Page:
Milk supply mystery? Use the milk supply equation to solve it.
If you're struggling with a milk supply problem,* you may be also be struggling to figure out why. And answering that question is important, since knowing the source of the problem allows you to target your treatment to the cause. But figuring out the “why” isn't always that easy.
That's why we love the milk supply equation.
In The Breastfeeding Mother's Guide to Making More Milk, Diana West and Lisa Marasco introduce the milk supply equation to explain the key factors which allow us to make enough milk.
Milk Supply Equation - Copyright © Lisa Marasco
Sufficient lactation tissue
+ Intact nerve pathways and ducts
+ Adequate hormones and hormone receptors
+ Adequately frequent, effective milk removal and stimulation
= Good milk production
We thought we'd explain what each piece of the equation means, so that you can use it to solve your milk supply mystery.
Sufficient lactation tissue: Some women have less glandular tissue than others, and as a result produce less milk. This isn't a question of breast size, but of the amount of milk making structures inside the breast. Some characteristics of breasts with insufficient glandular tissue (sometimes referred to as breast hypoplasia) are listed in this excerpt from the book Finding Sufficiency and in our podcast on the same topic.
Intact nerve pathways and ducts: If you've had a breast surgery or even a breast injury, you may have sustained damage to your milk ducts and/or nerves. Both are key to milk production. For more on the effect of surgeries on breastfeeding, see our podcast interview with Diana West on breast surgeries.
Adequate hormones and hormone receptors: An often overlooked source of milk supply problems, adequate hormones are another part of the milk supply equation. Conditions such as PCOS, anemia, thyroid problems, and postpartum hemorrhage can affect your hormone levels and may cause problems with milk supply. For more information on this important and complex subject, see our podcast interview on hormonal causes of low milk supply.
Adequately frequent, effective milk removal and stimulation: This part of the equation is at the heart of many breastfeeding problems, so let's look at each part.
Adequately frequent: Frequently emptying of your breasts signals your body to maintain a good level of milk production. What does adequately frequent mean? Generally it means 8-12 feedings in 24 hours, but some babies who don't remove much milk at feedings - especially babies born early and those who are sleepy - require even more feedings. Pacifiers can mask feeding cues, so consistent use of them can reduce feeding frequency and lower milk supply. For mothers who depend on a pump to replace feedings at the breast, infrequent pumping can also lower supply.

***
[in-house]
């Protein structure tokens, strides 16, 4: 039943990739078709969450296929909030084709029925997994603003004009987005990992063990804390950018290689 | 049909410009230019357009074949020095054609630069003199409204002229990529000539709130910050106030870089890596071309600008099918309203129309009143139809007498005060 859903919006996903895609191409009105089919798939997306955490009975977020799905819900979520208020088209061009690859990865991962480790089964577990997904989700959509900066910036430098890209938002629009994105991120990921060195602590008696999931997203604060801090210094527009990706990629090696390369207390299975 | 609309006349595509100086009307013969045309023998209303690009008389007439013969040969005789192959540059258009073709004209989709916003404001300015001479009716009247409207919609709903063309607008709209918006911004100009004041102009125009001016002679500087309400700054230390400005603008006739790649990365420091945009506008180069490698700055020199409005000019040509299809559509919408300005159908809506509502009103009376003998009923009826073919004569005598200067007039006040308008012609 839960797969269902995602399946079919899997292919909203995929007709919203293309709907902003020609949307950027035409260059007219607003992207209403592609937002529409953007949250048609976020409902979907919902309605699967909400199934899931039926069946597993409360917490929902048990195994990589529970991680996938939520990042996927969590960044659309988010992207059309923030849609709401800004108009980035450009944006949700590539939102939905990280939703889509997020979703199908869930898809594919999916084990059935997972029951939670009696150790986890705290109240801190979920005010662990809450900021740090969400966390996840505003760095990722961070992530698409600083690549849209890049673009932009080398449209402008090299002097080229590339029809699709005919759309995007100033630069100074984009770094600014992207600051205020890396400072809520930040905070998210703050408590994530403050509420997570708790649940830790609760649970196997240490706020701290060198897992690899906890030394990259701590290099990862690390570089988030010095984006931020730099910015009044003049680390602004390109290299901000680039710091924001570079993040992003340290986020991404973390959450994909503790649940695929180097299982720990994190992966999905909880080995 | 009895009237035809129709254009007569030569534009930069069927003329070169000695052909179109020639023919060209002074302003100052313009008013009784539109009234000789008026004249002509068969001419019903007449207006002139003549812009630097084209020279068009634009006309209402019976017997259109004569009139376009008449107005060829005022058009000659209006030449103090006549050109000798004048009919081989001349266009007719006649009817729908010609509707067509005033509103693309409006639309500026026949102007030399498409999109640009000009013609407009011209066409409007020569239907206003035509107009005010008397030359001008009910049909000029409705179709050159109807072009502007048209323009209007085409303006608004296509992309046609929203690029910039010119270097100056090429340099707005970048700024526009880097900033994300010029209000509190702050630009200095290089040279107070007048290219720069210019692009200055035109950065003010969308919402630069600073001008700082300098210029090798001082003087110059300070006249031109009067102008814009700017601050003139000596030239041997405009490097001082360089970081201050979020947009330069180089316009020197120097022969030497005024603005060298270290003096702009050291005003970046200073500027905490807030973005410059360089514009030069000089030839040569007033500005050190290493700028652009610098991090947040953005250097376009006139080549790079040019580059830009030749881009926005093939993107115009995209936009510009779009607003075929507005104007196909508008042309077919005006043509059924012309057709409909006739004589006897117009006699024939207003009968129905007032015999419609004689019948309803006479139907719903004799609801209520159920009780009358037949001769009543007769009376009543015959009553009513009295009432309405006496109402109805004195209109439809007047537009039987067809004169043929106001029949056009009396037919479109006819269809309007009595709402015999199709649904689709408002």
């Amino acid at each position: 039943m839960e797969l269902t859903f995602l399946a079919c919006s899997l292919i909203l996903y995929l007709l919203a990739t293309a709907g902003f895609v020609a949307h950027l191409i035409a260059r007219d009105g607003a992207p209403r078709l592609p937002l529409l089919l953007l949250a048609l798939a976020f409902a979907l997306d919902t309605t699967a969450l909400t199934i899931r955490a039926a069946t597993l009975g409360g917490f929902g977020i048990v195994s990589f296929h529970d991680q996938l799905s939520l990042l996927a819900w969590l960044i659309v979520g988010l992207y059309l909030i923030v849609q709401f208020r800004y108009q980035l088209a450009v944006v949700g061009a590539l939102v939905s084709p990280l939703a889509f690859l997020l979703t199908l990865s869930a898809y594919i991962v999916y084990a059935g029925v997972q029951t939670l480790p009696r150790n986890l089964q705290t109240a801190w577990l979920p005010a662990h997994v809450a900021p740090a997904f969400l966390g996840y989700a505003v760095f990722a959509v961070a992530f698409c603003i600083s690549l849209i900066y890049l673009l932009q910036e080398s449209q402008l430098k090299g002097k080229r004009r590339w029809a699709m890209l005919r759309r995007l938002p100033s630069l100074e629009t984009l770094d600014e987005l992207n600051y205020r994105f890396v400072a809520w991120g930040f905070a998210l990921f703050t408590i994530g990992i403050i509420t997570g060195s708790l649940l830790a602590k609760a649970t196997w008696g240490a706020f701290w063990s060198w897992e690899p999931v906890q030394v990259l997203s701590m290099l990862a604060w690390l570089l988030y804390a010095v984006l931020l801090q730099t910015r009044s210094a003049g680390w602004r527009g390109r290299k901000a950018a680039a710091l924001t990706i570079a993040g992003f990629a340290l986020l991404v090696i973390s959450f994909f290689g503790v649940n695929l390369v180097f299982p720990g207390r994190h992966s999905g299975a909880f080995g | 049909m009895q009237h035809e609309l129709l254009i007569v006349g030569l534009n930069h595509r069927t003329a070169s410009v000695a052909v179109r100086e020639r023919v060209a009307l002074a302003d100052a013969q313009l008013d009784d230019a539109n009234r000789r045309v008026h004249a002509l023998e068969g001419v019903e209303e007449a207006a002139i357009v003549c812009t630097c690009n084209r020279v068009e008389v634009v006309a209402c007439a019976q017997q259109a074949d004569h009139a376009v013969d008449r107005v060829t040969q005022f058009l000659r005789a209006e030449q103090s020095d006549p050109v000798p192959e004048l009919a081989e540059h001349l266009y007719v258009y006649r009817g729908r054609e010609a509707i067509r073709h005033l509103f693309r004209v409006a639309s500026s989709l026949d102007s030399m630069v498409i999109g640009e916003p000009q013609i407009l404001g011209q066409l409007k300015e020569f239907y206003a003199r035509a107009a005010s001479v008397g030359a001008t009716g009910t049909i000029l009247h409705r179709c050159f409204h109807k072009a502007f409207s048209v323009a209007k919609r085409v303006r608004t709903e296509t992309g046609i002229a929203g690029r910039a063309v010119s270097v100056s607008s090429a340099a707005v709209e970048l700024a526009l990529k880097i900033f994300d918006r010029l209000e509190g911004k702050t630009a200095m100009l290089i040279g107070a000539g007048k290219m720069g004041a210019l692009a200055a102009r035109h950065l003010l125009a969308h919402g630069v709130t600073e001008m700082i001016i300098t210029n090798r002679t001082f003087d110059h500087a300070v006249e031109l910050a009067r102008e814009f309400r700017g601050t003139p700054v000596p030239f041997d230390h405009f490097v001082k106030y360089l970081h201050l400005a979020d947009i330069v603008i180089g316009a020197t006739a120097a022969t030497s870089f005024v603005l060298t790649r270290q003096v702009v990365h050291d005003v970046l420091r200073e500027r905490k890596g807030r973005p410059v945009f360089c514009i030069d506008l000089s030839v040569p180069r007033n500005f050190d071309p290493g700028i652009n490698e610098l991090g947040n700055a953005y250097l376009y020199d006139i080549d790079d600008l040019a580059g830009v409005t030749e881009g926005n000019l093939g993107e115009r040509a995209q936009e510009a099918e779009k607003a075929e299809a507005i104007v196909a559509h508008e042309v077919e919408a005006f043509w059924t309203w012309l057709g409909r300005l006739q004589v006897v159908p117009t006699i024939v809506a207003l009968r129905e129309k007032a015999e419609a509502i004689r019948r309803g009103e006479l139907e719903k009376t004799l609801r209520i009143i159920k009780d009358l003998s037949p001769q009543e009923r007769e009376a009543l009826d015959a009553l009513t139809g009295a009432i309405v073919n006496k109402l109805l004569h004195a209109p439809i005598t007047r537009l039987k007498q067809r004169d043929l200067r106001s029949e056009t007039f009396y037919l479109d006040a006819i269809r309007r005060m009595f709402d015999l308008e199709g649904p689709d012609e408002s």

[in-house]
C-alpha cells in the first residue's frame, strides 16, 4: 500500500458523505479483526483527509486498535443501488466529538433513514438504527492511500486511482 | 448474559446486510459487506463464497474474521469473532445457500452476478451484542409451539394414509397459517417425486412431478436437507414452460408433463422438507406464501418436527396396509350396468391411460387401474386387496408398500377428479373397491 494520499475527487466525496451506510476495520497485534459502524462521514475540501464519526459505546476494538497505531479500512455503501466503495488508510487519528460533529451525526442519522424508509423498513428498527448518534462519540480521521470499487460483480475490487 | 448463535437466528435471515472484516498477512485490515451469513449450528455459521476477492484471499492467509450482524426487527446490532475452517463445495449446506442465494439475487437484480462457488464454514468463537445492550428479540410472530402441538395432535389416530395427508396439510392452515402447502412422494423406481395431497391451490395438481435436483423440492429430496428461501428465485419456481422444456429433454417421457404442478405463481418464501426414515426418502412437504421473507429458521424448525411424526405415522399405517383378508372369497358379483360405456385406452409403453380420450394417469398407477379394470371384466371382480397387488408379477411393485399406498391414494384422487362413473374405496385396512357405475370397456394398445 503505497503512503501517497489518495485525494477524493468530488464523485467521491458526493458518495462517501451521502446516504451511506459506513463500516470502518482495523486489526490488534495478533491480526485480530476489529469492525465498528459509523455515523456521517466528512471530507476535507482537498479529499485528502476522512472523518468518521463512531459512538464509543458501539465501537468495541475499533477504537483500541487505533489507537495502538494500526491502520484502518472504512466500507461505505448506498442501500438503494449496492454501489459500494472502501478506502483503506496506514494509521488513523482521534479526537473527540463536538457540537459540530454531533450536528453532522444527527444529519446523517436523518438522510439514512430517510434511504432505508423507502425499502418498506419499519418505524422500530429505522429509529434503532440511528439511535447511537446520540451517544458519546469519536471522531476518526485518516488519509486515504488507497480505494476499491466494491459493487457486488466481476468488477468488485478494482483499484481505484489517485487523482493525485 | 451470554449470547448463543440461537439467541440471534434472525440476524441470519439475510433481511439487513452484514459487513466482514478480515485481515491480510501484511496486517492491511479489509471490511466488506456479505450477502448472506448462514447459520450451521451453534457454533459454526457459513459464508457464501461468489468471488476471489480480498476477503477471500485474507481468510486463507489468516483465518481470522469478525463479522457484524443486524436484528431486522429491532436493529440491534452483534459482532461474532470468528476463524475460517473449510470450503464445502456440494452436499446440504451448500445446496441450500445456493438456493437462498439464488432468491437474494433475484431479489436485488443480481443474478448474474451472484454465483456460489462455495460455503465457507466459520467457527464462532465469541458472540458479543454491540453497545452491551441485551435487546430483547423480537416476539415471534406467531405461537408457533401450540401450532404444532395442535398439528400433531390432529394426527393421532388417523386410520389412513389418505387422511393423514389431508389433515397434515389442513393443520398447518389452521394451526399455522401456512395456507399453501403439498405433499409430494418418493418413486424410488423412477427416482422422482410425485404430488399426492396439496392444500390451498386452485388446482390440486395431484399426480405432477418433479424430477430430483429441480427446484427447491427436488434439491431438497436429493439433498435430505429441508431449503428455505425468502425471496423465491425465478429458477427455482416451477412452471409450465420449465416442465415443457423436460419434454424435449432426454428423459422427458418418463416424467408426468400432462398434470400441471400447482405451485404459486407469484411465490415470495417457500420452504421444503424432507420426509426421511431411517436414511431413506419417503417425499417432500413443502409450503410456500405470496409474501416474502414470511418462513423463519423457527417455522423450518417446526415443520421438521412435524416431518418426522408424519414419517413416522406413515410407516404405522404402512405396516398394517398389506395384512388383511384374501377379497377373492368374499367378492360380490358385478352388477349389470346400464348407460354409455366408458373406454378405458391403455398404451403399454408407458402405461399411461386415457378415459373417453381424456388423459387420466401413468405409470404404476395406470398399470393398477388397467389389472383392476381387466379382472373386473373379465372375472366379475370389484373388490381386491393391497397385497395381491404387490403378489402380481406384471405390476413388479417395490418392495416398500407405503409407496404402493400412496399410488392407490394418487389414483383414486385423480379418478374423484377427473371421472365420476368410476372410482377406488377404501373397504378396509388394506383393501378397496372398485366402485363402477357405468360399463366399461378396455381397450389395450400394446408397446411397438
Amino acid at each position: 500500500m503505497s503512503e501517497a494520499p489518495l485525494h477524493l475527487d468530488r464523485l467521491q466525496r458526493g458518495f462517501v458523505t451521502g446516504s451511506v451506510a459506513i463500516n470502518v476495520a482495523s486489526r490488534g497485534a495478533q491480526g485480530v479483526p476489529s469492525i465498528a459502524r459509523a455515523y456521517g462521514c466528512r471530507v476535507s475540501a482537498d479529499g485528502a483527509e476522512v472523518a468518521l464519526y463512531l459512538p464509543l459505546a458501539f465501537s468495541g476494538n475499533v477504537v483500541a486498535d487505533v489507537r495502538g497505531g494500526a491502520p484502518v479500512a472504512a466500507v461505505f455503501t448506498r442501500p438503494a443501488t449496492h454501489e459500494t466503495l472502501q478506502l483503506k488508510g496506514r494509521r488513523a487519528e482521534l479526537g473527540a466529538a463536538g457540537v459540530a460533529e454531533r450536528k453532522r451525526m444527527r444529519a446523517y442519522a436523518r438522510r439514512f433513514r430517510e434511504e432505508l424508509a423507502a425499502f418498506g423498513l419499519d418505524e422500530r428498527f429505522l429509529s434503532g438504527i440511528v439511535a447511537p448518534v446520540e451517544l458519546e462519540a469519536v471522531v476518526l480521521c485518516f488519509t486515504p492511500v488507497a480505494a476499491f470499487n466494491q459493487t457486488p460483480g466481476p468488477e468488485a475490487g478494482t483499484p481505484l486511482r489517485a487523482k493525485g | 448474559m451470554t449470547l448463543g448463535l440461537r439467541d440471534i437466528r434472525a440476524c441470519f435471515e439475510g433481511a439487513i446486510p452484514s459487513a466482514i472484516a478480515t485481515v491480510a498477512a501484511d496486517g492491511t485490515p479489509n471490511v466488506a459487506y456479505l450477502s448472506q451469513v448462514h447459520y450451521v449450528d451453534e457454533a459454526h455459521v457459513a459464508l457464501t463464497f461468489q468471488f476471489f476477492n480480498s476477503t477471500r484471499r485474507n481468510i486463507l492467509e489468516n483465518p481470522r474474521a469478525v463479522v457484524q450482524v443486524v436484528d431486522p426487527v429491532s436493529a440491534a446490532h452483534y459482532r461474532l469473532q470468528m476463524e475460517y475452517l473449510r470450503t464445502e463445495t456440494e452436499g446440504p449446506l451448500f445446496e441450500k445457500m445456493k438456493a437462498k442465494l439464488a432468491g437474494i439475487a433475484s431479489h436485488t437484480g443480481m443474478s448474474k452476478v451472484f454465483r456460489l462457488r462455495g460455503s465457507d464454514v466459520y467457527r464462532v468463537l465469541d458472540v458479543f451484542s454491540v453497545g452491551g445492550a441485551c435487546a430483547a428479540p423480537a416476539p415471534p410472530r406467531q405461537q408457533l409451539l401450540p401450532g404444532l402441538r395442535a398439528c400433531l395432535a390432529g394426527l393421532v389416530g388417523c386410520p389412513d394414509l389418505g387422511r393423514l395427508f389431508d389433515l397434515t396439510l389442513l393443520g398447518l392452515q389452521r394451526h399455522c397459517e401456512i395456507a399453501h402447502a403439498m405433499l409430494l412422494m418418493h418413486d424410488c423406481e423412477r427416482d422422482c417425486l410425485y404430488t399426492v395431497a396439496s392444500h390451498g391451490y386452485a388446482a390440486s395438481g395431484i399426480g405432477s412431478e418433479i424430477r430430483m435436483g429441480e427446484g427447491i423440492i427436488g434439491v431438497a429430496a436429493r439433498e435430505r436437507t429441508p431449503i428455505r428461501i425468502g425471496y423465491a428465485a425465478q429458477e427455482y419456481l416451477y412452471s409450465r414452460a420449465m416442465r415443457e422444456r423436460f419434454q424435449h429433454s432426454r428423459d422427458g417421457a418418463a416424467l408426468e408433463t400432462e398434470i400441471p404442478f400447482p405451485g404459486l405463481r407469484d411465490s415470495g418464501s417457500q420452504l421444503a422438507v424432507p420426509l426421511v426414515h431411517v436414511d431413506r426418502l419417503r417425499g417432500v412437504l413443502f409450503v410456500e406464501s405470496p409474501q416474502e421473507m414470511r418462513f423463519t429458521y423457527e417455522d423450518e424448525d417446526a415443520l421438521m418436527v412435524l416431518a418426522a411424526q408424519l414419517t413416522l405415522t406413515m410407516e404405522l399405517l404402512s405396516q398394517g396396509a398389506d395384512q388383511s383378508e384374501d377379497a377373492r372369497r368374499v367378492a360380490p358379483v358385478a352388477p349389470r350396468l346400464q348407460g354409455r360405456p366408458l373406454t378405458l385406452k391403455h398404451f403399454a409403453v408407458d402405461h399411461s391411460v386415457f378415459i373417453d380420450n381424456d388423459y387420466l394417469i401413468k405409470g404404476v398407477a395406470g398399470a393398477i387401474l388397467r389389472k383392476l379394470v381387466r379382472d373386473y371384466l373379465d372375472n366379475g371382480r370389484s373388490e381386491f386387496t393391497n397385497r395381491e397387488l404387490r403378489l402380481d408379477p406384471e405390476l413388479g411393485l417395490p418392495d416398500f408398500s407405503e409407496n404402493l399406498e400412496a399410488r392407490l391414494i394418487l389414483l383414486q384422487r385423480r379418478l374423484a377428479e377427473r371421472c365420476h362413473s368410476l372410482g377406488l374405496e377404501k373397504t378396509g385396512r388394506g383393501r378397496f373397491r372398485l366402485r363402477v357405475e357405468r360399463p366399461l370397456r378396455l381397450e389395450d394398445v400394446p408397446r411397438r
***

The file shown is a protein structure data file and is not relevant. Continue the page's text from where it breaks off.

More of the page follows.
Effective milk removal: Removing a significant amount of milk at each (frequent) feeding also signals your body to maintain good milk production. But a baby who has a poor latch, is sleepy, is refusing the breast, has an anatomical barrier to effective milk removal (tongue tie, cleft palate, low tone, etc.), or is otherwise unable to remove enough milk, will make it difficult to establish and maintain an adequate milk supply. Milk removal also occurs with a breast pump, so pumping problems can also result in lower supply.
Fortunately, there are steps you can take to remedy many of the causes of low milk supply. For more information on the milk supply equation and measures you can take to increase your milk supply, we highly recommend The Breastfeeding Mother's Guide to Making More Milk. And it bears repeating that a lactation consultant can be an invaluable resource for resolving milk supply problems.
*There are many things that can make your supply seem low when it isn't, so it's important to first figure out if supply is really the problem.